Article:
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Primal Screams: Sophie Germain’s Mathematical Labors (Women in Science 55)

It’s a well known fact of humanity that the chances of a group of people electing to do something decent and necessary is inversely proportional to the number of people in that group.  We enshrine and attempt to forgive that principle under the banner of Institutional Inertia, but the fact …

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Labor pains–Piper Harron’s mathematics thesis

I’ve recommended a lot of books to people over the years for their various merits. I’m recommending that everyone read Piper Harron’s PhD thesis for many of the same reasons. This piece is a primal scream of human struggle and is recognizable to anyone whose ambitions have ever been cut …

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The Women in Science Reading List: The Twenty Best (And Four Not Best) Books To Read and Own

When I first started collecting biographies of female scientists, I thought the genre, thanks to the historical and systemic neglect of the subject matter, would be fun to collect and relatively easy to complete.  Some Curie, some Meitner, a Franklin or two, and done.  Six years later, and my shelves …

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Western Science’s Last Breath Before Dying: Hypatia Of Alexandria (Women in Science 49)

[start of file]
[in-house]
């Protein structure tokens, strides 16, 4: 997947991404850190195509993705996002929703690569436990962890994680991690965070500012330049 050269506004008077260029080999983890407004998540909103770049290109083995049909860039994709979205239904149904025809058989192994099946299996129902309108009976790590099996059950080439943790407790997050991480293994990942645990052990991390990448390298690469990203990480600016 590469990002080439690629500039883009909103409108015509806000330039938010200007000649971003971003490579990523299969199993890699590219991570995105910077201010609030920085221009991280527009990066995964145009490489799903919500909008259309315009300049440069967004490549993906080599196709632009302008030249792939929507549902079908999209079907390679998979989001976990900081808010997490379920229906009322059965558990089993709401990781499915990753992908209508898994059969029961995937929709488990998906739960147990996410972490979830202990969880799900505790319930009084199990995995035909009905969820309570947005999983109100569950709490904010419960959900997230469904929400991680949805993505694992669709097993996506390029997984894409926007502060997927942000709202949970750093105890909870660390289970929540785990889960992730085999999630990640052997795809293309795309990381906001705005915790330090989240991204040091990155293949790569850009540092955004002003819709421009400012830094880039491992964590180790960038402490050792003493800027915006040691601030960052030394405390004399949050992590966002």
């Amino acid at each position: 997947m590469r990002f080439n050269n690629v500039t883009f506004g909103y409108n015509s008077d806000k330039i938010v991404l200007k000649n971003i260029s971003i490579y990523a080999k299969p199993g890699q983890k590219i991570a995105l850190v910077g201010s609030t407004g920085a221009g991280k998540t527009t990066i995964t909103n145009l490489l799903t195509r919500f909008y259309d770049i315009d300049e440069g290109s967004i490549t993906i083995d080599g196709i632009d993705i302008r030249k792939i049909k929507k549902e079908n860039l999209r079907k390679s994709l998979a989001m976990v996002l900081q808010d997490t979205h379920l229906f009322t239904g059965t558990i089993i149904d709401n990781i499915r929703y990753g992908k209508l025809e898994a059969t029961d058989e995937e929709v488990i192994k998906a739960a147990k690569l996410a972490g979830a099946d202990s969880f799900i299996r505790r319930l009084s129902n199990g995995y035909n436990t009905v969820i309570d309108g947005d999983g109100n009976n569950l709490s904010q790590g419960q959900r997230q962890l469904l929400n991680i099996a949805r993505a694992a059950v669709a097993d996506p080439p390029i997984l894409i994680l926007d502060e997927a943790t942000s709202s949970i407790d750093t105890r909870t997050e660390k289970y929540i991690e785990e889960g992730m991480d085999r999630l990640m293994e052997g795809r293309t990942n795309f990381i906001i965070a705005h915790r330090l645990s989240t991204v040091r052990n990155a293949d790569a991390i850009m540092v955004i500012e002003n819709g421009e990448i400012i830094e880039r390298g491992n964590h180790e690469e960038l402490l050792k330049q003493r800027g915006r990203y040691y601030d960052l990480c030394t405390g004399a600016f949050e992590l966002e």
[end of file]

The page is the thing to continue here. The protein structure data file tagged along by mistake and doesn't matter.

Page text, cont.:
By 400 CE, Alexandria was a nervous husk dancing the edge of zealous self-annihilation.  For centuries the intellectual capital of the world, boasting the largest storehouse of scientific and cultural information ever assembled, a succession of paranoid archbishops employing gangs of religious thugs had leveled the centers of learning and …

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Ada Lovelace and the Curious Practice of Programming for Non-Existent Computers (Women in Science 45)

What did Ada Lovelace do? She is one of the most fetishized scientists today – at conventions when I’m taking sketch commissions she ranks just behind Tesla (speaking of massively if justifiably fetishized historical figures) and Newton as my most requested scientist.  But when I ask Why Ada Lovelace, I …

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Grace Hopper and the Democratization of Computer Programming (Women in Science 35)

In a room across the hall from where I teach, a group of a dozen kids between the ages of nine and thirteen are learning how to program in Python, grasping the basics of the language with what can only be described as freakish ease and comfort. It’s quite a …

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The stars in our cells

A relatively recent study showed that transcription factors tend to hang out in specific areas of the nucleus, clustering like stars in galaxies. And it’s been rattling around in my head as potentially perfect for Mad Art Lab because they do, in fact, cluster like stars in galaxies — the …

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Julia Robinson and the Cracking of Hilbert’s Tenth Problem (Women in Science 33)

For mathematicians, the only thing more exciting than proving a theorem is proving that it can never be proven. These anti-proofs, if you will, stand firmly against all future progress of humanity and state, “No matter how clever you become, what new branches of thought you invent, you’ll never be …

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